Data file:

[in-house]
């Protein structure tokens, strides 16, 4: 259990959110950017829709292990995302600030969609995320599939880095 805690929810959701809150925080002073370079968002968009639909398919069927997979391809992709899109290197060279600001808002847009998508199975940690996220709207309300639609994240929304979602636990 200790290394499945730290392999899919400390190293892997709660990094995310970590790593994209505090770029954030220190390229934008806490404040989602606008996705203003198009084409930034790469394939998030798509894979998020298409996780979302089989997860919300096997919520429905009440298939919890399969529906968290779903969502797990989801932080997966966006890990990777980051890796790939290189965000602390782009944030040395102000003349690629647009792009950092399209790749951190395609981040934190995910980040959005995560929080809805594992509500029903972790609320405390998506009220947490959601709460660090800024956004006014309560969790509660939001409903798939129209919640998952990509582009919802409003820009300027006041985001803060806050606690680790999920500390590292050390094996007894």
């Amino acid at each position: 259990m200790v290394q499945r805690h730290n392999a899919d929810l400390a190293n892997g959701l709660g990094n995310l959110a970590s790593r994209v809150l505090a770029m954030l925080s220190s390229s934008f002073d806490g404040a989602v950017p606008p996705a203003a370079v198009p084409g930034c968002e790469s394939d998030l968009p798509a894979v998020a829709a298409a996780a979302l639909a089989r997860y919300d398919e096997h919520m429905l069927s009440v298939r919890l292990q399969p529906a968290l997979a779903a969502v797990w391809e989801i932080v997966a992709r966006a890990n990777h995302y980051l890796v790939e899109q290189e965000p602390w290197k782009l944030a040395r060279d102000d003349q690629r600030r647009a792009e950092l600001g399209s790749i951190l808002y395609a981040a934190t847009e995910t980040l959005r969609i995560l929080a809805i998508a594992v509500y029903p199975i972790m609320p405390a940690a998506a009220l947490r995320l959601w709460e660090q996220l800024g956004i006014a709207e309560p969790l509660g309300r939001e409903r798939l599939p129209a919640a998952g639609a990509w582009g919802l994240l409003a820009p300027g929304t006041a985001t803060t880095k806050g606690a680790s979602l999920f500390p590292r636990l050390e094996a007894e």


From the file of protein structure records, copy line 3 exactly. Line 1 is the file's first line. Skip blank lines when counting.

């Amino acid at each position: 259990m200790v290394q499945r805690h730290n392999a899919d929810l400390a190293n892997g959701l709660g990094n995310l959110a970590s790593r994209v809150l505090a770029m954030l925080s220190s390229s934008f002073d806490g404040a989602v950017p606008p996705a203003a370079v198009p084409g930034c968002e790469s394939d998030l968009p798509a894979v998020a829709a298409a996780a979302l639909a089989r997860y919300d398919e096997h919520m429905l069927s009440v298939r919890l292990q399969p529906a968290l997979a779903a969502v797990w391809e989801i932080v997966a992709r966006a890990n990777h995302y980051l890796v790939e899109q290189e965000p602390w290197k782009l944030a040395r060279d102000d003349q690629r600030r647009a792009e950092l600001g399209s790749i951190l808002y395609a981040a934190t847009e995910t980040l959005r969609i995560l929080a809805i998508a594992v509500y029903p199975i972790m609320p405390a940690a998506a009220l947490r995320l959601w709460e660090q996220l800024g956004i006014a709207e309560p969790l509660g309300r939001e409903r798939l599939p129209a919640a998952g639609a990509w582009g919802l994240l409003a820009p300027g929304t006041a985001t803060t880095k806050g606690a680790s979602l999920f500390p590292r636990l050390e094996a007894e």